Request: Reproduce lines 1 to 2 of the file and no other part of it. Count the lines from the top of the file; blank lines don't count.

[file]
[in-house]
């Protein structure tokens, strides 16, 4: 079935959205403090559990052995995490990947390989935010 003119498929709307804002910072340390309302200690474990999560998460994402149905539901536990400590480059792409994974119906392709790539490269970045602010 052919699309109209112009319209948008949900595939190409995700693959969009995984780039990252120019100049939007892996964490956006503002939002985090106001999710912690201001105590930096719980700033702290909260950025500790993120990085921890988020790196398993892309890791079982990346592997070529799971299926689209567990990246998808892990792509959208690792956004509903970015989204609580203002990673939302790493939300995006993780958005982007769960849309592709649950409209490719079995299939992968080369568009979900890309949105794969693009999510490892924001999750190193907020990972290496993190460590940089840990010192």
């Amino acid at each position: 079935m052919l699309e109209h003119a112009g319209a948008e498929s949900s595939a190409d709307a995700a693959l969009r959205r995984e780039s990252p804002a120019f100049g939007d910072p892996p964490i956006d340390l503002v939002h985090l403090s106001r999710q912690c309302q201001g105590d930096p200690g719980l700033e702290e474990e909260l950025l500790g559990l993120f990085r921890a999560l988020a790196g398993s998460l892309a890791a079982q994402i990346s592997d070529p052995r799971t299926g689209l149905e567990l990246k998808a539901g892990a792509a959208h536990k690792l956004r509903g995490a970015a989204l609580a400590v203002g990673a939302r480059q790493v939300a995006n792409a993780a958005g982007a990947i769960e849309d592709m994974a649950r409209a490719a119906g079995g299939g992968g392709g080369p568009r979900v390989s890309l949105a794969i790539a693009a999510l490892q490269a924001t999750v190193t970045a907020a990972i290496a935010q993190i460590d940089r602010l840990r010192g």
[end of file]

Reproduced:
[in-house]
């Protein structure tokens, strides 16, 4: 079935959205403090559990052995995490990947390989935010 003119498929709307804002910072340390309302200690474990999560998460994402149905539901536990400590480059792409994974119906392709790539490269970045602010 052919699309109209112009319209948008949900595939190409995700693959969009995984780039990252120019100049939007892996964490956006503002939002985090106001999710912690201001105590930096719980700033702290909260950025500790993120990085921890988020790196398993892309890791079982990346592997070529799971299926689209567990990246998808892990792509959208690792956004509903970015989204609580203002990673939302790493939300995006993780958005982007769960849309592709649950409209490719079995299939992968080369568009979900890309949105794969693009999510490892924001999750190193907020990972290496993190460590940089840990010192």